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John Muir wonderfully sums up my deepest feelings about the beautiful, mystic mountains, “The mountains are calling, and I must go!”
I am a dreamer and have always lived in my head. I never liked being in the cities and always wanted to escape. As a child, when I went to my Nani’s place for vacations at Khandoli in Giridih, there were many small peaks, and when all my cousins gathered and climbed them, I was always ahead of the pack. I had plenty of energy and climbed mango trees and then people’s terraces to steal little fruits. So it came naturally to me. The place was beautiful and rustic.
Then I watched the epic movie that’s been a source of inspiration for me, Yeh Jawaani Hai Deewani. I was so inspired by the character’s journeys that I began relating to them very closely. Ranbir Kapoor’s character in particular, Bunny, was so inspiring. The dialogue, especially — “Mein Udna chahata hoon, daudna chahta hoon, girna bhi chahta hoon, bas rukna nahi chahta” (I want to fly, I want to run, I even want to fall, but I don’t want to stop now) — was the tagline of my life. After watching the movie, I knew exactly what I wanted to do.
My heart yearned to return to the mountains and I finally decided to give it a go. The first trek I took was to Brahmatal, one of the most popular treks in the Indian Himalayas, and a perfect blend of serene beauty and adventure. The trek comprises two beautiful Alpine lakes at 12,000 feet, with Mt. Trishul and Mt. Nanda Ghunti towering above.
I was just twenty when I did that trek. I remember being anxious and petrified before the hike. On the first day, I did not speak to anyone at all. All I thought was to keep walking, which would be enough. But I soon realized that is not how it works during trekking, given how extreme the environment is.
There has to be camaraderie within the group for you to be able to complete such a demanding trek. I was the youngest in that group then, and people automatically started taking care of me, ensuring I was comfortable. I was terrified of the nights as I was claustrophobic, and sleeping in the sleeping bags was a nightmare, but everyone around helped me overcome it. My favorite take away from the trip was learning from strangers, sharing different perspectives, listening, and getting inspired by their stories.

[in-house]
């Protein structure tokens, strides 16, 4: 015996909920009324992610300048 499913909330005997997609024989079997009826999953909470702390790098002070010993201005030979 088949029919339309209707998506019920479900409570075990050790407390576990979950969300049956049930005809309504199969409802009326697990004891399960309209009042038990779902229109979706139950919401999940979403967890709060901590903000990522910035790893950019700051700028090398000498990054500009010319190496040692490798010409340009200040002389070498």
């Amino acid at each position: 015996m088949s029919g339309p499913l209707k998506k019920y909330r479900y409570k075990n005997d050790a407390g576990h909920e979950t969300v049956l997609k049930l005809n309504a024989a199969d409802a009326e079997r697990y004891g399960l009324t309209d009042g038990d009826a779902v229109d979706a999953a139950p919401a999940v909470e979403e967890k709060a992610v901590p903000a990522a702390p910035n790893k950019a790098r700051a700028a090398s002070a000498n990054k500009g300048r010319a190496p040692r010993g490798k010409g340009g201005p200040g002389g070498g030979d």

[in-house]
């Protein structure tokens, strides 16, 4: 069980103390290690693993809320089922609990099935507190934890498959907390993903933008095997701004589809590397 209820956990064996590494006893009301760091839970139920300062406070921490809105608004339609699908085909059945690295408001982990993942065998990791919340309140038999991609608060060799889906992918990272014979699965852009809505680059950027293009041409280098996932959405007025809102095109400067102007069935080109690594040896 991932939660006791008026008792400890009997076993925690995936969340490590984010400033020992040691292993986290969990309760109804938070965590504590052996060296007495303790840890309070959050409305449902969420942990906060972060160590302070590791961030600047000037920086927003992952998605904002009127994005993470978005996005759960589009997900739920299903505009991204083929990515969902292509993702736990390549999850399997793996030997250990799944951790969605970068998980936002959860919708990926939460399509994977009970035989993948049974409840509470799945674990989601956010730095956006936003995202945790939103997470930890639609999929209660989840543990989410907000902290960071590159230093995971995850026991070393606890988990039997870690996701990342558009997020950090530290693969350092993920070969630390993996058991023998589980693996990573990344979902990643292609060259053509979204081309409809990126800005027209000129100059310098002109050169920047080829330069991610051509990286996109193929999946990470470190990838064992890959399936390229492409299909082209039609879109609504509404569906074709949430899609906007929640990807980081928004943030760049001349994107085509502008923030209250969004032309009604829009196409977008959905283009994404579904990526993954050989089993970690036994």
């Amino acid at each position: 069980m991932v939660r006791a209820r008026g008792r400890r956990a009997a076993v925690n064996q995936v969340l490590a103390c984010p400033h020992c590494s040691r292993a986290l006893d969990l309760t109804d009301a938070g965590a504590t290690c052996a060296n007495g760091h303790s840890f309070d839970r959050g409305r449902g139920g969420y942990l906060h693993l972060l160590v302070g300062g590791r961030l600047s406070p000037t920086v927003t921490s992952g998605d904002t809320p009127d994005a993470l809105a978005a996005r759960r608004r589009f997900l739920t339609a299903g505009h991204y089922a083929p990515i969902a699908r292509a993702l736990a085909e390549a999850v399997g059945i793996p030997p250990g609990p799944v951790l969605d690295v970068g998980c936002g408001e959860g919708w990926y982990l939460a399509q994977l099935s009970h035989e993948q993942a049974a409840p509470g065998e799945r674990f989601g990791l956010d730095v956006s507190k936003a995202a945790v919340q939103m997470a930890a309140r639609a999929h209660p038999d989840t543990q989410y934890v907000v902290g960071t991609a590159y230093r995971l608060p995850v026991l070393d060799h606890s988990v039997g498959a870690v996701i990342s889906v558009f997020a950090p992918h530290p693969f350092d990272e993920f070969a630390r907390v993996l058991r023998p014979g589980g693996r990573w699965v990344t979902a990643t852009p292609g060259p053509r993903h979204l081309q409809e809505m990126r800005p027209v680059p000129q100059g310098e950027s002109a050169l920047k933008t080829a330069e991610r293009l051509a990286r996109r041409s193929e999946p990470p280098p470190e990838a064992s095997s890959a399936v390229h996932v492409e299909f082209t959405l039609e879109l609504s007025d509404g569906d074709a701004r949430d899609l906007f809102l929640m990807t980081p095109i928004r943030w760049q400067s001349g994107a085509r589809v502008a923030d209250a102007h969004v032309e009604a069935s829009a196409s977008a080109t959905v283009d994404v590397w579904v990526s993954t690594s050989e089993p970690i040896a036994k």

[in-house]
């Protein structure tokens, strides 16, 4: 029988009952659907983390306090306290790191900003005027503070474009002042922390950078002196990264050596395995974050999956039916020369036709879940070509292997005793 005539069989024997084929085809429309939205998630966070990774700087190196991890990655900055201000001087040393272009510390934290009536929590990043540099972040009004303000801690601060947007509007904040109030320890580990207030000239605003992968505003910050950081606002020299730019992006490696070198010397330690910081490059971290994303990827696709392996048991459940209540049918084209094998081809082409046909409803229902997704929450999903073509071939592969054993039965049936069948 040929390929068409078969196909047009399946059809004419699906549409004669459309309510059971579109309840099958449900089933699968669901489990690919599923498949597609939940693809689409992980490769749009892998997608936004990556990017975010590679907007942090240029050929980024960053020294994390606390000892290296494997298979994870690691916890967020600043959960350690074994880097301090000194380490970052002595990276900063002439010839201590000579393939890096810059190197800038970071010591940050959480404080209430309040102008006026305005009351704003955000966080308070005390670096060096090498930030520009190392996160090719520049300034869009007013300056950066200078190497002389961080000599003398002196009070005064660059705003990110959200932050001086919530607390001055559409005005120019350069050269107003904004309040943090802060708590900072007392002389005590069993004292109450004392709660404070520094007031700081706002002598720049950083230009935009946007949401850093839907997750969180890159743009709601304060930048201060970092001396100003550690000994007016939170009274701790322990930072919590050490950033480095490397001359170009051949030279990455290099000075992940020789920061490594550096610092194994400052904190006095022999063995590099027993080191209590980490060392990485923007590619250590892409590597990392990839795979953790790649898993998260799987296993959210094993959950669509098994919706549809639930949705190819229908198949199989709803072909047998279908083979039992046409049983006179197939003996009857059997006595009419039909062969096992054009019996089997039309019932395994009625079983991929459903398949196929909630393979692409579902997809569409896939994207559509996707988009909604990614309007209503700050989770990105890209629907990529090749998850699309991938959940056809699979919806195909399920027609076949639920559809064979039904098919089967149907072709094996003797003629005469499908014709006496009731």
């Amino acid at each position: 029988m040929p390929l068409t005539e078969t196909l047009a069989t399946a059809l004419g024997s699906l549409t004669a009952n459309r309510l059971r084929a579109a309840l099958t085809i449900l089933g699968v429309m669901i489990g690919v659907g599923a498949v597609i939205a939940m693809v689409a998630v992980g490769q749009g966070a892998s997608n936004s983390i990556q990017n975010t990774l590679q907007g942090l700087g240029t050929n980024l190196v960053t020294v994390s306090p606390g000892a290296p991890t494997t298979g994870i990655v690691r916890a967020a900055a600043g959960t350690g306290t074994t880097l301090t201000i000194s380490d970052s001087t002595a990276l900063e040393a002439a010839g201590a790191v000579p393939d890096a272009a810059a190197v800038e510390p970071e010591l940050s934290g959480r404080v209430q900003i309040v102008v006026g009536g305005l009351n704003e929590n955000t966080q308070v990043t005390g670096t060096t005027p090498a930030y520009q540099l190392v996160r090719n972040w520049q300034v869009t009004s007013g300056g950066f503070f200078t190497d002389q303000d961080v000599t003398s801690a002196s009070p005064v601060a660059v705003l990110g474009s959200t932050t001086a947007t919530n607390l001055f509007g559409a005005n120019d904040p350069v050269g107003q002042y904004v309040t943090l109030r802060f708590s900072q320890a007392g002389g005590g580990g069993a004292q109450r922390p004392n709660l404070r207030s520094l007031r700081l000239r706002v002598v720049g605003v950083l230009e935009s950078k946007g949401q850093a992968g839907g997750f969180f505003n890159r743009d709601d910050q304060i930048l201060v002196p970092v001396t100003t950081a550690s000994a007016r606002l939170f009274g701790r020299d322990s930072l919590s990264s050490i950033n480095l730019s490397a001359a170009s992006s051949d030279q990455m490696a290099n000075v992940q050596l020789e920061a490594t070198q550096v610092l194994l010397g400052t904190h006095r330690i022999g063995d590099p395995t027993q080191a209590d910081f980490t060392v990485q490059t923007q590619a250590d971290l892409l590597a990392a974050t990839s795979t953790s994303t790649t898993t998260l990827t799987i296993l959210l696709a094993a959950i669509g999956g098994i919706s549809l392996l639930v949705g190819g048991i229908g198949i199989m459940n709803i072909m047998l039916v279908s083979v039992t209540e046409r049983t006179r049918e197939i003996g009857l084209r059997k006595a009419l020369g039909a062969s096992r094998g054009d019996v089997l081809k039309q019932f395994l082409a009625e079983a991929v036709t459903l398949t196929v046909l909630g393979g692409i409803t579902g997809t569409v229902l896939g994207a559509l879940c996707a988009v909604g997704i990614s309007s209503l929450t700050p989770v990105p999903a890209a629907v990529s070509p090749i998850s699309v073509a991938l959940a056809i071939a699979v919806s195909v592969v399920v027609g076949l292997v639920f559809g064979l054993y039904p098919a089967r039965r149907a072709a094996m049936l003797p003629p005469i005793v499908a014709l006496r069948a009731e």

For example, I remember a gentleman in his early forties. I asked him why he came on the trek all by himself, and he said trekking gave him peace when he felt exhausted by the routine of life. The most immediate thought was if he is feeling this at the age of forty and I am feeling the same at the age of twenty, I must be a little messed up. But eventually, I realized this was my calling. I had a few hiccups during the three-day trek, but when you reach the peak, the feeling is exhilarating and liberating.
From then on, I’ve done at least one trek a year and schedule my work accordingly. I’ve done several treks like Valley of Flowers, Sandakphu Trek, Har ki doon trek, Hampta Pass, Daraya Bugyal, Tarsar Marsar Lake and Kedarkantha trek. Some of these treks are popular, but I did them before they became heavily commercialized.
The most challenging trek that I’ve done till now is the Rupin Pass Trek. Though the trek isn’t very long, it’s steep, and requires a lot of training beforehand. I want to complete two more challenging treks before the Everest Base Camp trek, which is what is recommended. I am planning to do Kashmir Great Lakes this year (seven lakes!), and I’m looking forward to an exhilarating experience.
These treks require discipline and fitness, to maintain the stamina needed. I cycle for about 18 kilometers everyday on plain roads as well as elevated paths which helps with my breathing and energy. A few months before any trek, I begin gym workouts to build up my stamina further. I am in the process of preparing for the Everest Base Camp and also plan to join a mountaineering institute for advanced courses which help you to become a professional mountaineer. That is where I see my future because I’ve realized I have to plan my life around the mountains, which is what keeps me going.
The pandemic has only strengthened my resolve. Staying locked up at home had utterly put me off track, and I realized how much I missed my mountains. Many people don’t completely support my goals, including my parents. They often tell me that I may not be able to adjust to a mountaineering lifestyle since I was not brought up in this way. However, I am determined and see my future living in the countryside, near to the mountains.
I truly believe being close to nature is a humbling experience. Mountains are my first love; they’ve helped me understand myself better as a person. I have gained a lot of strength from the mountains, and I hope I impart some of my love to others I meet on my travels. To each one of you out there who are dreaming about doing certain things, don’t just dream about it. Go out there and do it! Because, “Life doesn’t give you second chances, so take the first one.”
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